John F. Grimes, OSU Extension Beef Coordinator
Calving season is underway to some degree for many producers. If you have not started your calving season, you likely will soon. Calving time is an exciting period for producers as they are seeing the results of their genetic choices and management decisions coming to reality. Warmer weather and green pastures will develop in the coming weeks. The calf crop will grow and develop quickly through the spring and summer months. While this is taking place, the producer will set the 2019 calf crop motion with the onset of the breeding season.
Before the start of this breeding season, I would encourage producers to critically evaluate the production goals for your herd. Do the type of cattle that you produce adequately target your chosen market? If you sell your calves as feeder calves in the fall, your goal should be to sell as many healthy feeder calves with excellent weaning weights as possible. If you retain ownership after weaning and finish your calves to harvest weights, your priorities will be post-weaning gain, yearling weight, and carcass traits. If you are producing replacement females, emphasis should be placed on early puberty, moderate mature size, and milk levels that can be adequately supported through available feed resources.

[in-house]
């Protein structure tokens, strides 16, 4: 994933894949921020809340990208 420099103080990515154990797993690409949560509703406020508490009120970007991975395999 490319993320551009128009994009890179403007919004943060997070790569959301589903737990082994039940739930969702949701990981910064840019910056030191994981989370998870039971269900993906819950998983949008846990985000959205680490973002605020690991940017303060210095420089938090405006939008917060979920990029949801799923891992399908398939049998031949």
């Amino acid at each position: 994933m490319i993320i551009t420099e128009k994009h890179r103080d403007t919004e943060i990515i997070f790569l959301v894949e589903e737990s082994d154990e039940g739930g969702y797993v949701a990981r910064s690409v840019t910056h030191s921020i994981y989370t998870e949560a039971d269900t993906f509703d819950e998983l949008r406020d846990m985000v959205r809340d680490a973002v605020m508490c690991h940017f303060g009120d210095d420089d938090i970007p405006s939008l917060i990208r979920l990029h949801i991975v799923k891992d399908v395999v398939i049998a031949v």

I do believe these stated goals match up with the targeted production endpoints. However, I do not believe they are the production traits of the highest importance. Before we can attempt to reach these production endpoints, we must get the female bred and have her deliver a live calf. A producer may have access to top genetics and proper management techniques to give them the opportunity to reach their production goals. However, these will be wasted resources without high fertility and solid calving ease.
A producer should expect excellent reproductive performance (90% + conception rates) from a properly developed heifer. If she is adequate in size (60-65% of mature weight at puberty), been involved in a sound health program, and has been exposed to a fertile bull or bred artificially with high quality semen, there is little reason that she should not become pregnant in a 60 – 90 day breeding season. Similar conception rates should be expected from mature cows that are in body condition score 5-6 (on a 9-point scale) at calving and gaining weight after calving until breeding.
A shorter calving season will eventually lead to greater efficiencies in reproduction rates. Pregnancy status should be determined within 60 days after the conclusion of the breeding season through rectal examination, ultrasound, or available blood tests. Cull heifers and cows that do not conceive within your given calving season and don’t look back. Keep daughters of the cows that are bred early each calving season. If necessary, buy bred females that calve within your desired window to replace the open females. Implementation of these practices will certainly improve your herd’s reproductive performance over time.